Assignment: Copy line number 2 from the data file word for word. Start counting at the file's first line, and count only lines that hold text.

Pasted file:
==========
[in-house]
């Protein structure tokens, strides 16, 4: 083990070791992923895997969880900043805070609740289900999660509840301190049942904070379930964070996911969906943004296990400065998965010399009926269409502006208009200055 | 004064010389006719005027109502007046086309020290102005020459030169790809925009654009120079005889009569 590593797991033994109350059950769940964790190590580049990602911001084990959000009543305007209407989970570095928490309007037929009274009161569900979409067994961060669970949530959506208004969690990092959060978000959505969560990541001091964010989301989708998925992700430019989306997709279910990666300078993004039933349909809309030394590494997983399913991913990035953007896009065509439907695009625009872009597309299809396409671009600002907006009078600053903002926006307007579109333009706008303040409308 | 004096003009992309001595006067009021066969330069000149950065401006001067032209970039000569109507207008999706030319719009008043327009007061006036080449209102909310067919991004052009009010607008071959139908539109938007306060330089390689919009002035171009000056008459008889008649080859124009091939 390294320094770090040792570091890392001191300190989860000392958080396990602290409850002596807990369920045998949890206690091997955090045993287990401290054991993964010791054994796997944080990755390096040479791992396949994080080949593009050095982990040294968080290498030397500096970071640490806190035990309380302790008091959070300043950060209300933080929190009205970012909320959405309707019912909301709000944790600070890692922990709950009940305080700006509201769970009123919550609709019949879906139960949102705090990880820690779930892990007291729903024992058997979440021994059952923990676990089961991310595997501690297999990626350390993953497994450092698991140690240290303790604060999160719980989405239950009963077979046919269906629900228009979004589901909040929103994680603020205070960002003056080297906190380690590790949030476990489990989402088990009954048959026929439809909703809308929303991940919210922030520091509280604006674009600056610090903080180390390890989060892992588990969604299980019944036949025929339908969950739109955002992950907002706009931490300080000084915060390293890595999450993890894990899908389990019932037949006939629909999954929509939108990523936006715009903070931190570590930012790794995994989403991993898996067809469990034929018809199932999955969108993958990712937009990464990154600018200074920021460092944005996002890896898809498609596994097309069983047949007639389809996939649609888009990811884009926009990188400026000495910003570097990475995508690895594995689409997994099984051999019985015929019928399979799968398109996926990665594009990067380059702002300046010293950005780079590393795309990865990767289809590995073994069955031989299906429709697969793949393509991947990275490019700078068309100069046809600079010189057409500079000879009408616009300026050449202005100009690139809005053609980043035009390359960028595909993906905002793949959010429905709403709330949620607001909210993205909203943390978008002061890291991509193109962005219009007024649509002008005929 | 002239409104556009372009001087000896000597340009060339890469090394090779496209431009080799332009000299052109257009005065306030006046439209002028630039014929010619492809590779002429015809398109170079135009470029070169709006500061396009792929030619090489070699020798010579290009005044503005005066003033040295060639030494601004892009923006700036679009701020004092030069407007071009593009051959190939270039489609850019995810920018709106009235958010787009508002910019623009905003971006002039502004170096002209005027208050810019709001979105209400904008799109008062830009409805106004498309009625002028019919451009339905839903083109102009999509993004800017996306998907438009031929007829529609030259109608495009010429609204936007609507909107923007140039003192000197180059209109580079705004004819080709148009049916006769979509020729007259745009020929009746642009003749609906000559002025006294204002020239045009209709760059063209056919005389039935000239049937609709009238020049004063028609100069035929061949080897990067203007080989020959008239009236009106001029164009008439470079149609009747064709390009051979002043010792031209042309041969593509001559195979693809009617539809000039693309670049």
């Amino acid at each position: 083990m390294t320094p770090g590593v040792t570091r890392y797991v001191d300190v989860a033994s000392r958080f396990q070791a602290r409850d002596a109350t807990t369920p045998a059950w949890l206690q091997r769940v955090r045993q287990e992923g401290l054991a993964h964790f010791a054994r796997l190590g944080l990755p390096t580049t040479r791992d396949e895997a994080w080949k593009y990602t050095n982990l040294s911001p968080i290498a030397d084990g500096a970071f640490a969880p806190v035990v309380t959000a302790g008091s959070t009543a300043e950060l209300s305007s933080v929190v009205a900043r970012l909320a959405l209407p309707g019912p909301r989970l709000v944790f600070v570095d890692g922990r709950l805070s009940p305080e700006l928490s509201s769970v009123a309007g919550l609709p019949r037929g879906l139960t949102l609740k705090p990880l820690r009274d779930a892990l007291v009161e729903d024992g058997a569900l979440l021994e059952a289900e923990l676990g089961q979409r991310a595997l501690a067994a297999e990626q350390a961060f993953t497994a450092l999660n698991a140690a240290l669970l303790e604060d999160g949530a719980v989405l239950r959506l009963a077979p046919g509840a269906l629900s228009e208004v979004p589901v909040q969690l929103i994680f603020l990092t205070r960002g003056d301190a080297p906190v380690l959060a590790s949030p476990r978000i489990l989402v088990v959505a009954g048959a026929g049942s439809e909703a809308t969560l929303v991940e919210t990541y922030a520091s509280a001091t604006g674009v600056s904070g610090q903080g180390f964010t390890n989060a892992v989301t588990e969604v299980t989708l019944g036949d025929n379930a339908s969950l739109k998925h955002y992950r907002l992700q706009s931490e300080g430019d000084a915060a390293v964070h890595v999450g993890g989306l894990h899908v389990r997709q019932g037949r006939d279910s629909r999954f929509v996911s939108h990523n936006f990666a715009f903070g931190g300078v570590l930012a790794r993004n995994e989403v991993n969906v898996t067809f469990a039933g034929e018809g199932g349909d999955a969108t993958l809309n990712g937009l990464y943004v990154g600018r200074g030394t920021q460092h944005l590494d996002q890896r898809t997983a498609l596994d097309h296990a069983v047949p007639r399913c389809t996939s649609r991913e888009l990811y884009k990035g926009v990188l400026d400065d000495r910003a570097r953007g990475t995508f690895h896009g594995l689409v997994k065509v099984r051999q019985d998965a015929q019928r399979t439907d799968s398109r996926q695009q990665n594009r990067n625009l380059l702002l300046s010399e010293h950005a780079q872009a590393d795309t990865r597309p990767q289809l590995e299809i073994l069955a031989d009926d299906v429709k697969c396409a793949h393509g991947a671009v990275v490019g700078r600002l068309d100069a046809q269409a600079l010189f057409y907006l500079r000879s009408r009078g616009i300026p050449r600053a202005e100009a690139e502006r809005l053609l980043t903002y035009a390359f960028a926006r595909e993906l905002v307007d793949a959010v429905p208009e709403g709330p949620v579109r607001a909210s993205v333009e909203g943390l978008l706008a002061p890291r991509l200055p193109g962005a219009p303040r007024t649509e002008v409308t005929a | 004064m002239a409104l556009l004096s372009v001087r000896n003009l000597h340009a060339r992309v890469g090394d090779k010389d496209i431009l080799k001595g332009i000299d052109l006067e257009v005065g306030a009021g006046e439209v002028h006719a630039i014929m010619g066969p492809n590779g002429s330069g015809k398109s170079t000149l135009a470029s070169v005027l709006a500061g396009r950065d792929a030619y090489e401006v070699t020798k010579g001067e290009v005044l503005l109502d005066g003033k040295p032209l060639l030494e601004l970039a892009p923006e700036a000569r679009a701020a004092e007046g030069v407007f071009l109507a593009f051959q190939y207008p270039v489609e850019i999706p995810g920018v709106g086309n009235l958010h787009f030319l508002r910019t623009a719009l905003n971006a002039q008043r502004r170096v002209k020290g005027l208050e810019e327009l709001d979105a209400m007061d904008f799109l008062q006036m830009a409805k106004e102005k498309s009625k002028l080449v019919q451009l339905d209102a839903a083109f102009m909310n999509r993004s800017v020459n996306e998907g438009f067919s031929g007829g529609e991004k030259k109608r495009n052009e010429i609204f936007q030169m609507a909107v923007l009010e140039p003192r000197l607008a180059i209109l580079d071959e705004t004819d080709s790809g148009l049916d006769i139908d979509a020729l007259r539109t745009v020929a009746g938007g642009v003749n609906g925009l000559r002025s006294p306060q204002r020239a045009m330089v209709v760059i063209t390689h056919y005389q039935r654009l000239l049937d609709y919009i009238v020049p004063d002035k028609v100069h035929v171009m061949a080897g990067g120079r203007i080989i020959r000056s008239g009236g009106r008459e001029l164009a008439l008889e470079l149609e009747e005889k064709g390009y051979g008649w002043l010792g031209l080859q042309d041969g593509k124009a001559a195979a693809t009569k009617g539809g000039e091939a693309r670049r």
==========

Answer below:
């Protein structure tokens, strides 16, 4: 083990070791992923895997969880900043805070609740289900999660509840301190049942904070379930964070996911969906943004296990400065998965010399009926269409502006208009200055 | 004064010389006719005027109502007046086309020290102005020459030169790809925009654009120079005889009569 590593797991033994109350059950769940964790190590580049990602911001084990959000009543305007209407989970570095928490309007037929009274009161569900979409067994961060669970949530959506208004969690990092959060978000959505969560990541001091964010989301989708998925992700430019989306997709279910990666300078993004039933349909809309030394590494997983399913991913990035953007896009065509439907695009625009872009597309299809396409671009600002907006009078600053903002926006307007579109333009706008303040409308 | 004096003009992309001595006067009021066969330069000149950065401006001067032209970039000569109507207008999706030319719009008043327009007061006036080449209102909310067919991004052009009010607008071959139908539109938007306060330089390689919009002035171009000056008459008889008649080859124009091939 390294320094770090040792570091890392001191300190989860000392958080396990602290409850002596807990369920045998949890206690091997955090045993287990401290054991993964010791054994796997944080990755390096040479791992396949994080080949593009050095982990040294968080290498030397500096970071640490806190035990309380302790008091959070300043950060209300933080929190009205970012909320959405309707019912909301709000944790600070890692922990709950009940305080700006509201769970009123919550609709019949879906139960949102705090990880820690779930892990007291729903024992058997979440021994059952923990676990089961991310595997501690297999990626350390993953497994450092698991140690240290303790604060999160719980989405239950009963077979046919269906629900228009979004589901909040929103994680603020205070960002003056080297906190380690590790949030476990489990989402088990009954048959026929439809909703809308929303991940919210922030520091509280604006674009600056610090903080180390390890989060892992588990969604299980019944036949025929339908969950739109955002992950907002706009931490300080000084915060390293890595999450993890894990899908389990019932037949006939629909999954929509939108990523936006715009903070931190570590930012790794995994989403991993898996067809469990034929018809199932999955969108993958990712937009990464990154600018200074920021460092944005996002890896898809498609596994097309069983047949007639389809996939649609888009990811884009926009990188400026000495910003570097990475995508690895594995689409997994099984051999019985015929019928399979799968398109996926990665594009990067380059702002300046010293950005780079590393795309990865990767289809590995073994069955031989299906429709697969793949393509991947990275490019700078068309100069046809600079010189057409500079000879009408616009300026050449202005100009690139809005053609980043035009390359960028595909993906905002793949959010429905709403709330949620607001909210993205909203943390978008002061890291991509193109962005219009007024649509002008005929 | 002239409104556009372009001087000896000597340009060339890469090394090779496209431009080799332009000299052109257009005065306030006046439209002028630039014929010619492809590779002429015809398109170079135009470029070169709006500061396009792929030619090489070699020798010579290009005044503005005066003033040295060639030494601004892009923006700036679009701020004092030069407007071009593009051959190939270039489609850019995810920018709106009235958010787009508002910019623009905003971006002039502004170096002209005027208050810019709001979105209400904008799109008062830009409805106004498309009625002028019919451009339905839903083109102009999509993004800017996306998907438009031929007829529609030259109608495009010429609204936007609507909107923007140039003192000197180059209109580079705004004819080709148009049916006769979509020729007259745009020929009746642009003749609906000559002025006294204002020239045009209709760059063209056919005389039935000239049937609709009238020049004063028609100069035929061949080897990067203007080989020959008239009236009106001029164009008439470079149609009747064709390009051979002043010792031209042309041969593509001559195979693809009617539809000039693309670049």